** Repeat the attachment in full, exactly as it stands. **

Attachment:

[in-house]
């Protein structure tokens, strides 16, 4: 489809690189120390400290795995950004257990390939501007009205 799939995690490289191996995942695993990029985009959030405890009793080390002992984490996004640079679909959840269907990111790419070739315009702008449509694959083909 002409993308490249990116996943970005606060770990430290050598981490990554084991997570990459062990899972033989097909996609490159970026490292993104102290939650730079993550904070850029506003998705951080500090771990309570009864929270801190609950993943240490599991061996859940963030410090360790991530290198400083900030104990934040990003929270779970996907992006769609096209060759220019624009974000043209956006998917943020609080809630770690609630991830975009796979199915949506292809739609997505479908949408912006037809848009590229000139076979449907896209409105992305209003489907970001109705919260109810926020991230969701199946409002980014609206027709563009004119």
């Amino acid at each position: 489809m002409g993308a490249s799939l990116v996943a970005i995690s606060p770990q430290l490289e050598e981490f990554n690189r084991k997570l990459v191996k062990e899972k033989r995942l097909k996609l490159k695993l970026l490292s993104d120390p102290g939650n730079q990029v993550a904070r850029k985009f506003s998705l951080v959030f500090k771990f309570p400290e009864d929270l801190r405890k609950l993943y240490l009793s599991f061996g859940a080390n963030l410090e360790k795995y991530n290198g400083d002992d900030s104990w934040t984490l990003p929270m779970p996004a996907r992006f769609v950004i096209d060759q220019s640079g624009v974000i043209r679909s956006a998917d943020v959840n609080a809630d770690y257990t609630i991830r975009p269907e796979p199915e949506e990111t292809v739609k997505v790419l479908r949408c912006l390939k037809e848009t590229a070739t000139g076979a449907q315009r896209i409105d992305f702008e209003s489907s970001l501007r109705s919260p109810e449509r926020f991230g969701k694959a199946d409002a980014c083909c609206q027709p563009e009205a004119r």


[in-house]
């Protein structure tokens, strides 16, 4: 489809690189120390400290795995950004257990390939501007009205 799939995690490289191996995942695993990029985009959030405890009793080390002992984490996004640079679909959840269907990111790419070739315009702008449509694959083909 002409993308490249990116996943970005606060770990430290050598981490990554084991997570990459062990899972033989097909996609490159970026490292993104102290939650730079993550904070850029506003998705951080500090771990309570009864929270801190609950993943240490599991061996859940963030410090360790991530290198400083900030104990934040990003929270779970996907992006769609096209060759220019624009974000043209956006998917943020609080809630770690609630991830975009796979199915949506292809739609997505479908949408912006037809848009590229000139076979449907896209409105992305209003489907970001109705919260109810926020991230969701199946409002980014609206027709563009004119």
């Amino acid at each position: 489809m002409g993308a490249s799939l990116v996943a970005i995690s606060p770990q430290l490289e050598e981490f990554n690189r084991k997570l990459v191996k062990e899972k033989r995942l097909k996609l490159k695993l970026l490292s993104d120390p102290g939650n730079q990029v993550a904070r850029k985009f506003s998705l951080v959030f500090k771990f309570p400290e009864d929270l801190r405890k609950l993943y240490l009793s599991f061996g859940a080390n963030l410090e360790k795995y991530n290198g400083d002992d900030s104990w934040t984490l990003p929270m779970p996004a996907r992006f769609v950004i096209d060759q220019s640079g624009v974000i043209r679909s956006a998917d943020v959840n609080a809630d770690y257990t609630i991830r975009p269907e796979p199915e949506e990111t292809v739609k997505v790419l479908r949408c912006l390939k037809e848009t590229a070739t000139g076979a449907q315009r896209i409105d992305f702008e209003s489907s970001l501007r109705s919260p109810e449509r926020f991230g969701k694959a199946d409002a980014c083909c609206q027709p563009e009205a004119r």